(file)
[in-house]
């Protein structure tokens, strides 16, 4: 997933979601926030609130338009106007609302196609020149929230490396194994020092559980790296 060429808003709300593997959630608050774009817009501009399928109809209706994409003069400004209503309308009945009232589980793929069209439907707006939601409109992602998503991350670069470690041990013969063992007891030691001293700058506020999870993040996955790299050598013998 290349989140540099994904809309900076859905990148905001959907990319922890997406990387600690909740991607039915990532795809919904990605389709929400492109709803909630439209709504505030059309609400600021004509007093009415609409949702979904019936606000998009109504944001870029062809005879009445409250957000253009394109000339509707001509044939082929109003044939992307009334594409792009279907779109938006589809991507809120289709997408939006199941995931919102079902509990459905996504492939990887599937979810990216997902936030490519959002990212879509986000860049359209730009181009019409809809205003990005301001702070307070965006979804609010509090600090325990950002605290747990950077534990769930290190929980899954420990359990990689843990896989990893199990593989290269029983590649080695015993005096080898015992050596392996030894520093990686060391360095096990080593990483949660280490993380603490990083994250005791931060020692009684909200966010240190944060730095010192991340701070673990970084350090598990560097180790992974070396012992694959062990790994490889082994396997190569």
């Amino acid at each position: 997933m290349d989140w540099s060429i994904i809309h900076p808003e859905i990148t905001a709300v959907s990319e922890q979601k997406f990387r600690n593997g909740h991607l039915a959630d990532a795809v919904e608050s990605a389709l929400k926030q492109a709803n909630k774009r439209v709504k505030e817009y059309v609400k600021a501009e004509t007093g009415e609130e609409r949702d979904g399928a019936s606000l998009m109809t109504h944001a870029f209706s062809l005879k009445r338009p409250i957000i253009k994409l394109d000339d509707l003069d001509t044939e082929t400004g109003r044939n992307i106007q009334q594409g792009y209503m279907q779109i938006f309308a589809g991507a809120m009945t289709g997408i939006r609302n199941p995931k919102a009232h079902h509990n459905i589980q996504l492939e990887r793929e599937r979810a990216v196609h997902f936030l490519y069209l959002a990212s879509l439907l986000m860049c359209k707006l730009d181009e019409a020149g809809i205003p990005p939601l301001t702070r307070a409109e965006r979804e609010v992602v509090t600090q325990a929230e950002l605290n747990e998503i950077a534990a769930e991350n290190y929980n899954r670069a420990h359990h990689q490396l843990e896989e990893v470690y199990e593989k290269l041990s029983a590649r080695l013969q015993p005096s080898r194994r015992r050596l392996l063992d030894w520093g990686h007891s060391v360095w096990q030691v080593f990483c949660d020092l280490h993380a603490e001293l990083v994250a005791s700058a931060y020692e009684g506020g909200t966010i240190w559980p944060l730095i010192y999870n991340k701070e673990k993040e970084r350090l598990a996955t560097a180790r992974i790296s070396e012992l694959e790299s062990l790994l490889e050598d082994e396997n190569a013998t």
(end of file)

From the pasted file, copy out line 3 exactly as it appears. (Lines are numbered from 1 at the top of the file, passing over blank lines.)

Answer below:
């Amino acid at each position: 997933m290349d989140w540099s060429i994904i809309h900076p808003e859905i990148t905001a709300v959907s990319e922890q979601k997406f990387r600690n593997g909740h991607l039915a959630d990532a795809v919904e608050s990605a389709l929400k926030q492109a709803n909630k774009r439209v709504k505030e817009y059309v609400k600021a501009e004509t007093g009415e609130e609409r949702d979904g399928a019936s606000l998009m109809t109504h944001a870029f209706s062809l005879k009445r338009p409250i957000i253009k994409l394109d000339d509707l003069d001509t044939e082929t400004g109003r044939n992307i106007q009334q594409g792009y209503m279907q779109i938006f309308a589809g991507a809120m009945t289709g997408i939006r609302n199941p995931k919102a009232h079902h509990n459905i589980q996504l492939e990887r793929e599937r979810a990216v196609h997902f936030l490519y069209l959002a990212s879509l439907l986000m860049c359209k707006l730009d181009e019409a020149g809809i205003p990005p939601l301001t702070r307070a409109e965006r979804e609010v992602v509090t600090q325990a929230e950002l605290n747990e998503i950077a534990a769930e991350n290190y929980n899954r670069a420990h359990h990689q490396l843990e896989e990893v470690y199990e593989k290269l041990s029983a590649r080695l013969q015993p005096s080898r194994r015992r050596l392996l063992d030894w520093g990686h007891s060391v360095w096990q030691v080593f990483c949660d020092l280490h993380a603490e001293l990083v994250a005791s700058a931060y020692e009684g506020g909200t966010i240190w559980p944060l730095i010192y999870n991340k701070e673990k993040e970084r350090l598990a996955t560097a180790r992974i790296s070396e012992l694959e790299s062990l790994l490889e050598d082994e396997n190569a013998t």